>>weeks passed, however, at Washington dinner parties and in
>>public post-mortems, one explanation took hold not just
>>among Washington insiders but among far-flung contributors,
>>activists and bloggers too: the problem wasn't the substance
>>of the party's agenda or its messenger as much as it was the
>>Democrats' inability to communicate coherently.
>
> And of course they miss the obvious reason, like everyone in the 1960's
> comedy movie "It's a Mad, Mad, Mad, Mad World" looking for the big W and
> missing the crossed palm trees. A growing number of Democrats are realizing
> that their party is being taken over by the lunatic fringe - people who
> would jeapordize their own country merely to get back at George Bush - and
> realize that you and your ilk lack the integrity, maturity, psychological
> stability, and even basic mental faculties to run the country.

Much more likely, the Democrat's problem was their lame, and
now usual, Republican-Lite strategy, trying to portray
themselves as basically like Republicans, just not quite so
bad, never making a peep that might offend the regressive
rightists, when they needed to make it clear that they
presented an alternative to them. By trying not to alienate
the regressives, they failed to appeal to the progressives,
in other words.

And in addition, I find it ironic and humorous that nutty
regressive rightists like Statist Stain would try to portray
the Democrats as getting further and further left, when they
actually stick to the Republican-Lite strategy like a pair
of sweaty thighs on a vinyl car seat.

--
Dan Clore

My collected fiction, _The Unspeakable and Others_:
http://www.amazon.com/exec/obidos/tg/detail/-/1587154838/thedanclorenecro/
Lord Weÿrdgliffe & Necronomicon Page:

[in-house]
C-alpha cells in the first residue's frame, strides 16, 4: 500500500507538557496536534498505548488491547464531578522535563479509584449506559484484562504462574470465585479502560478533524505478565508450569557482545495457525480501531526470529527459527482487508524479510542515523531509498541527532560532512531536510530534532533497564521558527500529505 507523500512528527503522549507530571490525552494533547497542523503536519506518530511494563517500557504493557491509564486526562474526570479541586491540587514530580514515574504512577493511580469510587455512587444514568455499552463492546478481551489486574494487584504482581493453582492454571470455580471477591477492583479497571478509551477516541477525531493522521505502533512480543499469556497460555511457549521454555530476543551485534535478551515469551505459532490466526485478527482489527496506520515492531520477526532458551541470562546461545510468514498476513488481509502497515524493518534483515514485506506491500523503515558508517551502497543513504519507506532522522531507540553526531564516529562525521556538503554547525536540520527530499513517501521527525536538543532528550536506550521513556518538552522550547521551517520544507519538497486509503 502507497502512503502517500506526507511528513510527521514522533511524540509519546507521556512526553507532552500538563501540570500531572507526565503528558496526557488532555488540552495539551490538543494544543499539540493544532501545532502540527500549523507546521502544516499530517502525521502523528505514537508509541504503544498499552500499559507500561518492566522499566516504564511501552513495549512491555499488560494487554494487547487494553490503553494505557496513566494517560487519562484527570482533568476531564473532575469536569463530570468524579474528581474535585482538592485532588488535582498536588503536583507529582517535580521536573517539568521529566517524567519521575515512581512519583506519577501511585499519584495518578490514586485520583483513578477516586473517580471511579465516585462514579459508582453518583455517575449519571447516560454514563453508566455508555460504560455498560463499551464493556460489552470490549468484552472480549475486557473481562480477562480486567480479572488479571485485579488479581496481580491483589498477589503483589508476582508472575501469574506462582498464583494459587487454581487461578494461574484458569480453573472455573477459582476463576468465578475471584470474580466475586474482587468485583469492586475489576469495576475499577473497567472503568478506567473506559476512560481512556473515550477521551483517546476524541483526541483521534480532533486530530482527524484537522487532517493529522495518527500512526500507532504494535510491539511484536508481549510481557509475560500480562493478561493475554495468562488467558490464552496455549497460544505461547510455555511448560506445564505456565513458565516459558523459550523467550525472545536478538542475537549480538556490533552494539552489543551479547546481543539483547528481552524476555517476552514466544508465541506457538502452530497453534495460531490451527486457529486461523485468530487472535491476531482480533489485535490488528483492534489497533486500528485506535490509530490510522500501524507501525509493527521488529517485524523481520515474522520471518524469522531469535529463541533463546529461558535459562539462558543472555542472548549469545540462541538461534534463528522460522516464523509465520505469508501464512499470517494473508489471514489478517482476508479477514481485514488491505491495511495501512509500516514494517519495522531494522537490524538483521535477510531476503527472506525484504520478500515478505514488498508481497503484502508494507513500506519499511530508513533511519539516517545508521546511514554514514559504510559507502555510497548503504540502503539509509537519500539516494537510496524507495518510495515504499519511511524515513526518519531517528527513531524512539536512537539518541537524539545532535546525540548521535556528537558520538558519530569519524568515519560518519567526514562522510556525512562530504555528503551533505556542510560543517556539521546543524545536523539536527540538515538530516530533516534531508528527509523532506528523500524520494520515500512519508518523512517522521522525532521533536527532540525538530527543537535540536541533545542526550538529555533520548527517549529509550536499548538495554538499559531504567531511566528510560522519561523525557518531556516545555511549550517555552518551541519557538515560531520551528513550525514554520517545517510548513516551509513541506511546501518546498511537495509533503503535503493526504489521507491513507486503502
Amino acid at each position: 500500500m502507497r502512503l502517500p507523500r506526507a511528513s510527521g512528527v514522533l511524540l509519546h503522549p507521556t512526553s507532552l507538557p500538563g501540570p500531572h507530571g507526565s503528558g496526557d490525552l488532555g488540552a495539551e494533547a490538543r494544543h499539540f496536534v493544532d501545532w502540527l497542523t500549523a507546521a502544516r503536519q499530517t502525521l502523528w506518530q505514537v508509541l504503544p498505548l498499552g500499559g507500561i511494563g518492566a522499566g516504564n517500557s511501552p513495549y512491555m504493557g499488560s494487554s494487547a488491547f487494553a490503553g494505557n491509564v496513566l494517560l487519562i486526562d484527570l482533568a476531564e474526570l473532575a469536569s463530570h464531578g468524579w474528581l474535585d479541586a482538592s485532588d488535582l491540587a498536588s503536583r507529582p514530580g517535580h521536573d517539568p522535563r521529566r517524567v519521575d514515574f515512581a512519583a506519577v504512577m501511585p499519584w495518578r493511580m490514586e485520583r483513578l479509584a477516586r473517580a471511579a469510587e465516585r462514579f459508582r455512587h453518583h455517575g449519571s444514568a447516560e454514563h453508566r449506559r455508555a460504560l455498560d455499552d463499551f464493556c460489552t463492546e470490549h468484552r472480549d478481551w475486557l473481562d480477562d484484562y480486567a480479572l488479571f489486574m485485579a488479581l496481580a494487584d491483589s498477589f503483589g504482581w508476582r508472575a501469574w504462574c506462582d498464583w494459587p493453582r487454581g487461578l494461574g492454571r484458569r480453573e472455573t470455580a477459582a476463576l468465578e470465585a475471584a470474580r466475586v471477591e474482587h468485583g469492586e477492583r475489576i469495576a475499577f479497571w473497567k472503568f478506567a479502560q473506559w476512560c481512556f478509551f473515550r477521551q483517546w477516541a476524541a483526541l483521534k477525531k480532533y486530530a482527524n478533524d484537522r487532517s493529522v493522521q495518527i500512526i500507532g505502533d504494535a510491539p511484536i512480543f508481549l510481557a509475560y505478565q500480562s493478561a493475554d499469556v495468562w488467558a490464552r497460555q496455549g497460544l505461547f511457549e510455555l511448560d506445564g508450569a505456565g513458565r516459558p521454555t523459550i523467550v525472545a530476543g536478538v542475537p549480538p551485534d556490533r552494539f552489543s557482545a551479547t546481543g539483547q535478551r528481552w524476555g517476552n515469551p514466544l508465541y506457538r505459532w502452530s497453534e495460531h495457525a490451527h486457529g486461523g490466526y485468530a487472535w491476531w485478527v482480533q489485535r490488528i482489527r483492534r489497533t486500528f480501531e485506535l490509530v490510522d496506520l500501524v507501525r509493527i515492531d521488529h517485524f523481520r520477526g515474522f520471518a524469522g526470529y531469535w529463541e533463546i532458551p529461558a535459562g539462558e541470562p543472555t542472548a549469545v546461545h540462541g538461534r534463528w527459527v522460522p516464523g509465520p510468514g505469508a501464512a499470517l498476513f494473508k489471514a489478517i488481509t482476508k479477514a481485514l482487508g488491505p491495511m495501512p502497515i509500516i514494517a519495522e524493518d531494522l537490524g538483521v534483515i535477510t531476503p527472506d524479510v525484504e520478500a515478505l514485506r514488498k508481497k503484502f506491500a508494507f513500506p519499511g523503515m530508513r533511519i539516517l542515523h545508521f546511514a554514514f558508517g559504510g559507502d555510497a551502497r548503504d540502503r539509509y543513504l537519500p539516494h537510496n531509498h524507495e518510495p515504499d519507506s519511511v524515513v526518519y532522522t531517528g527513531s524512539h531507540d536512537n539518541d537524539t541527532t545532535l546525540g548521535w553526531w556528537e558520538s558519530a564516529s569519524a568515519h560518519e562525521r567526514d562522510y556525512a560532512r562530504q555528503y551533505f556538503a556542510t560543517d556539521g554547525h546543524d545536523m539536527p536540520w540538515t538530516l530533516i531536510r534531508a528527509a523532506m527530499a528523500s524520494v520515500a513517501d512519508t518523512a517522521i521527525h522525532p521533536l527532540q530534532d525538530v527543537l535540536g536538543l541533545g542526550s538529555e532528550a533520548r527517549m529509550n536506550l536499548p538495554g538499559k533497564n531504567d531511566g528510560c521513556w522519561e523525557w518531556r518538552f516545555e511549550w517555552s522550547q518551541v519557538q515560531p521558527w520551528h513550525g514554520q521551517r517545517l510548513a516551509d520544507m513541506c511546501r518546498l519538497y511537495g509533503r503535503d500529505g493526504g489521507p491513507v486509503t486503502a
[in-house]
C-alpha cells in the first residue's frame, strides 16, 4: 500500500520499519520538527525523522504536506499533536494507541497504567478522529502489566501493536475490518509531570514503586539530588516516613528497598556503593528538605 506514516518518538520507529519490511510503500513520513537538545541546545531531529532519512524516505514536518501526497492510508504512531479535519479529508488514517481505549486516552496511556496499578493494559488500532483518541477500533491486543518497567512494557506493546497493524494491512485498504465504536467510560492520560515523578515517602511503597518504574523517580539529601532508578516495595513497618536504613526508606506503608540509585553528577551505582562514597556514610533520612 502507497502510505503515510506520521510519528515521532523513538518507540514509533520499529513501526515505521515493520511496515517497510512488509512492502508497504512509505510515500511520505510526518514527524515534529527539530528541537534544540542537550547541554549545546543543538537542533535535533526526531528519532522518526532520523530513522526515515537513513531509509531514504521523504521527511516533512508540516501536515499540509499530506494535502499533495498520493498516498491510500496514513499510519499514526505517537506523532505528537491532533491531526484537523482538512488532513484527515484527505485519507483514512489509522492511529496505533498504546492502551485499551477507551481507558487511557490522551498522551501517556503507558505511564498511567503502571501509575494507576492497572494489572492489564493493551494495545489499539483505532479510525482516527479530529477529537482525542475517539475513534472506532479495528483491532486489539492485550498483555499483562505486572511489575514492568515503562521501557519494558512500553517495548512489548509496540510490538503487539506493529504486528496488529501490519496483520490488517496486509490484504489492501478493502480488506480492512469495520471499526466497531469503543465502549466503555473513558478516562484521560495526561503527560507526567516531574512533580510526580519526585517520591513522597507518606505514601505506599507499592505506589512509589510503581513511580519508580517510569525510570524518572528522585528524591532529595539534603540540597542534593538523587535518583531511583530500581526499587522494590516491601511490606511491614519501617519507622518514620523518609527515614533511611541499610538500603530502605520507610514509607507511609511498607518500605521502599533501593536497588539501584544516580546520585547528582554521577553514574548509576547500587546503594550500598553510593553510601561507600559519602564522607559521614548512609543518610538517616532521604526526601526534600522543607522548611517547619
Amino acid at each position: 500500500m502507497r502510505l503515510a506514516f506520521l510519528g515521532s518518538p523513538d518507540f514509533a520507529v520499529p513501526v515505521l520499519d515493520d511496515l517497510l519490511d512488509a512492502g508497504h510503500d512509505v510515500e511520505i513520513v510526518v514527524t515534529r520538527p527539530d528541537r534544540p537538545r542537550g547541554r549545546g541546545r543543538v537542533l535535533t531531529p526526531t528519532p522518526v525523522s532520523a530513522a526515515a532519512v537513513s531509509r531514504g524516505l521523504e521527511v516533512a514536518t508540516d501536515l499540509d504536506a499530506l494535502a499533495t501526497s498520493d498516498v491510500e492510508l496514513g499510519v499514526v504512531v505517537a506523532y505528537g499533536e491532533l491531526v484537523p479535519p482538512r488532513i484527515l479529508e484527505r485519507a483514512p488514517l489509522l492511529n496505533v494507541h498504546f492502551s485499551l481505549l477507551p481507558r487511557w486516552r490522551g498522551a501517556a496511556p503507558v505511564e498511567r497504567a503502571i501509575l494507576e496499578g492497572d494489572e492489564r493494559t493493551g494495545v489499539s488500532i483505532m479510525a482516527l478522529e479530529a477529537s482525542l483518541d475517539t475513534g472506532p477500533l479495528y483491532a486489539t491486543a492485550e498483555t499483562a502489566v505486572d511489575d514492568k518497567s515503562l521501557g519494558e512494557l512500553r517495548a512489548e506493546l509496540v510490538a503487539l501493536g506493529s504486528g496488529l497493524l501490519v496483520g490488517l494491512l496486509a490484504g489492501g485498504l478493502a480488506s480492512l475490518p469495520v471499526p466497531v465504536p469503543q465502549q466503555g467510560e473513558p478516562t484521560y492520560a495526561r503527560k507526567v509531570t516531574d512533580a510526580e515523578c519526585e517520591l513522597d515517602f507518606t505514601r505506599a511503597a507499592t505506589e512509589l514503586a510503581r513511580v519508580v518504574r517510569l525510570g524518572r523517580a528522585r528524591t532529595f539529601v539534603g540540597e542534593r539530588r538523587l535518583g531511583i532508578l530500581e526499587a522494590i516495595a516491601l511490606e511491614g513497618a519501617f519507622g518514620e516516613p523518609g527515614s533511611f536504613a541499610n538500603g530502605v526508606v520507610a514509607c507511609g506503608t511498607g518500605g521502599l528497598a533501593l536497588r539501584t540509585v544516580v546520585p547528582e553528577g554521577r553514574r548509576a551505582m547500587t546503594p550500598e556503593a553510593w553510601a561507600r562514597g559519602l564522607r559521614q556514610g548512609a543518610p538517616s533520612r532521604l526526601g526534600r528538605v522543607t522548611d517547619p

http://www.geocities.com/SoHo/9879/
News & Views for Anarchists & Activists:
http://groups.yahoo.com/group/smygo

Strange pleasures are known to him who flaunts the
immarcescible purple of poetry before the color-blind.
-- Clark Ashton Smith, "Epigrams and Apothegms"


Karl
2005-07-22 12:47:47 EST

"Stan de SD" <standesd@earthlink.net> wrote in message
news:Z7%De.2012$0C.796@newsread3.news.pas.earthlink.net...
>
> "Dan Clore" <clore@columbia-center.org> wrote in message
> news:3k0tc2Fqnm0pU1@individual.net...
>> News & Views for Anarchists & Activists:
>> http://groups.yahoo.com/group/smygo
>>
>> The New York Times
>> July 17, 2005
>> The Framing Wars
>> By MATT BAI
>>
>> After last November's defeat, Democrats were like aviation
>> investigators sifting through twisted metal in a cornfield,
>> struggling to posit theories about the disaster all around
>> them. Some put the onus on John Kerry, saying he had never
>> found an easily discernable message. Others, including Kerry
>> himself, wrote off the defeat to the unshakable realities of
>> wartime, when voters were supposedly less inclined to
>> jettison a sitting president. Liberal activists blamed mushy
>> centrists. Mushy centrists blamed Michael Moore. As the
>> weeks passed, however, at Washington dinner parties and in
>> public post-mortems, one explanation took hold not just
>> among Washington insiders but among far-flung contributors,